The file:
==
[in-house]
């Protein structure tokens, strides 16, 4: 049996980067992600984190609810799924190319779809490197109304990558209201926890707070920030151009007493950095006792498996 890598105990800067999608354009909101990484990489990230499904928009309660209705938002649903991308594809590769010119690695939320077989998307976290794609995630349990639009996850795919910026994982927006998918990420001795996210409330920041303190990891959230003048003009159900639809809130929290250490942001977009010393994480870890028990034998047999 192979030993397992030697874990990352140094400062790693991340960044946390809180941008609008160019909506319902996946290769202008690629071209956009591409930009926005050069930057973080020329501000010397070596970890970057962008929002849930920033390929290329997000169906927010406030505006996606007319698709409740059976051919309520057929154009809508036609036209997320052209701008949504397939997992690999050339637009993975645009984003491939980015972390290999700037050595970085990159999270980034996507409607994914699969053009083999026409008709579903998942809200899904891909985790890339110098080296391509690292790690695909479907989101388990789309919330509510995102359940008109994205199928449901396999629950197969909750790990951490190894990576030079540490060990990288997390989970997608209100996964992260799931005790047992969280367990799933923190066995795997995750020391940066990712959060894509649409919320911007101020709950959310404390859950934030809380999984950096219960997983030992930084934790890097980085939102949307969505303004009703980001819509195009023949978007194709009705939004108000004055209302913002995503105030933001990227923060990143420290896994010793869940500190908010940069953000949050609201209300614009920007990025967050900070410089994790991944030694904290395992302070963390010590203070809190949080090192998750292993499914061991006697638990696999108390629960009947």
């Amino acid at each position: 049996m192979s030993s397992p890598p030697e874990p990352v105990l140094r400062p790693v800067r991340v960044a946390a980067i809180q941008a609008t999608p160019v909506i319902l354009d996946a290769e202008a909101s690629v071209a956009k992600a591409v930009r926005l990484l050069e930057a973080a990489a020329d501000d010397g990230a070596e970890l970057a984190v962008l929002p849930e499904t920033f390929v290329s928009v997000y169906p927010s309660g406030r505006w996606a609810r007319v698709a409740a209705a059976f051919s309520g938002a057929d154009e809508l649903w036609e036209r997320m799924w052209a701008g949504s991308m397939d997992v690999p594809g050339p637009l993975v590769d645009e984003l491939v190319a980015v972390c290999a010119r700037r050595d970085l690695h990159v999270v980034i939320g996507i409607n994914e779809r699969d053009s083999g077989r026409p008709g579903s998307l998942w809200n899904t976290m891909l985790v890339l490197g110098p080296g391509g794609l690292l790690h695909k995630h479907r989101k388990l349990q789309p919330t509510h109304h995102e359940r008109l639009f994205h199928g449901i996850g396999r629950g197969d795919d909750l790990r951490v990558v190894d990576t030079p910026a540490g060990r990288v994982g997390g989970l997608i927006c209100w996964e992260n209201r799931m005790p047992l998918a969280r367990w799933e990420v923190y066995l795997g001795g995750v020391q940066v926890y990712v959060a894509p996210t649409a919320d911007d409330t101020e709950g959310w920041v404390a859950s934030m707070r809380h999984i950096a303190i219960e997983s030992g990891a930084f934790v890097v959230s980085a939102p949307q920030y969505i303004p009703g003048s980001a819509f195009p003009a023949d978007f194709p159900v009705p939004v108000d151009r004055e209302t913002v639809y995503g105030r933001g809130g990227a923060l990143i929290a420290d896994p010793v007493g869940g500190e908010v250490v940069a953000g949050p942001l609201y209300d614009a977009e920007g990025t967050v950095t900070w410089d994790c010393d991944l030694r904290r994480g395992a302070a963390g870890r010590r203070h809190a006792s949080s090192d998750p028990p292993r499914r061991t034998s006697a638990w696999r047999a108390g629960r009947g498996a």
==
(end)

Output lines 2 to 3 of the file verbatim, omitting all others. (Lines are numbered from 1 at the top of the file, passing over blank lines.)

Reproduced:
């Protein structure tokens, strides 16, 4: 049996980067992600984190609810799924190319779809490197109304990558209201926890707070920030151009007493950095006792498996 890598105990800067999608354009909101990484990489990230499904928009309660209705938002649903991308594809590769010119690695939320077989998307976290794609995630349990639009996850795919910026994982927006998918990420001795996210409330920041303190990891959230003048003009159900639809809130929290250490942001977009010393994480870890028990034998047999 192979030993397992030697874990990352140094400062790693991340960044946390809180941008609008160019909506319902996946290769202008690629071209956009591409930009926005050069930057973080020329501000010397070596970890970057962008929002849930920033390929290329997000169906927010406030505006996606007319698709409740059976051919309520057929154009809508036609036209997320052209701008949504397939997992690999050339637009993975645009984003491939980015972390290999700037050595970085990159999270980034996507409607994914699969053009083999026409008709579903998942809200899904891909985790890339110098080296391509690292790690695909479907989101388990789309919330509510995102359940008109994205199928449901396999629950197969909750790990951490190894990576030079540490060990990288997390989970997608209100996964992260799931005790047992969280367990799933923190066995795997995750020391940066990712959060894509649409919320911007101020709950959310404390859950934030809380999984950096219960997983030992930084934790890097980085939102949307969505303004009703980001819509195009023949978007194709009705939004108000004055209302913002995503105030933001990227923060990143420290896994010793869940500190908010940069953000949050609201209300614009920007990025967050900070410089994790991944030694904290395992302070963390010590203070809190949080090192998750292993499914061991006697638990696999108390629960009947």
């Amino acid at each position: 049996m192979s030993s397992p890598p030697e874990p990352v105990l140094r400062p790693v800067r991340v960044a946390a980067i809180q941008a609008t999608p160019v909506i319902l354009d996946a290769e202008a909101s690629v071209a956009k992600a591409v930009r926005l990484l050069e930057a973080a990489a020329d501000d010397g990230a070596e970890l970057a984190v962008l929002p849930e499904t920033f390929v290329s928009v997000y169906p927010s309660g406030r505006w996606a609810r007319v698709a409740a209705a059976f051919s309520g938002a057929d154009e809508l649903w036609e036209r997320m799924w052209a701008g949504s991308m397939d997992v690999p594809g050339p637009l993975v590769d645009e984003l491939v190319a980015v972390c290999a010119r700037r050595d970085l690695h990159v999270v980034i939320g996507i409607n994914e779809r699969d053009s083999g077989r026409p008709g579903s998307l998942w809200n899904t976290m891909l985790v890339l490197g110098p080296g391509g794609l690292l790690h695909k995630h479907r989101k388990l349990q789309p919330t509510h109304h995102e359940r008109l639009f994205h199928g449901i996850g396999r629950g197969d795919d909750l790990r951490v990558v190894d990576t030079p910026a540490g060990r990288v994982g997390g989970l997608i927006c209100w996964e992260n209201r799931m005790p047992l998918a969280r367990w799933e990420v923190y066995l795997g001795g995750v020391q940066v926890y990712v959060a894509p996210t649409a919320d911007d409330t101020e709950g959310w920041v404390a859950s934030m707070r809380h999984i950096a303190i219960e997983s030992g990891a930084f934790v890097v959230s980085a939102p949307q920030y969505i303004p009703g003048s980001a819509f195009p003009a023949d978007f194709p159900v009705p939004v108000d151009r004055e209302t913002v639809y995503g105030r933001g809130g990227a923060l990143i929290a420290d896994p010793v007493g869940g500190e908010v250490v940069a953000g949050p942001l609201y209300d614009a977009e920007g990025t967050v950095t900070w410089d994790c010393d991944l030694r904290r994480g395992a302070a963390g870890r010590r203070h809190a006792s949080s090192d998750p028990p292993r499914r061991t034998s006697a638990w696999r047999a108390g629960r009947g498996a």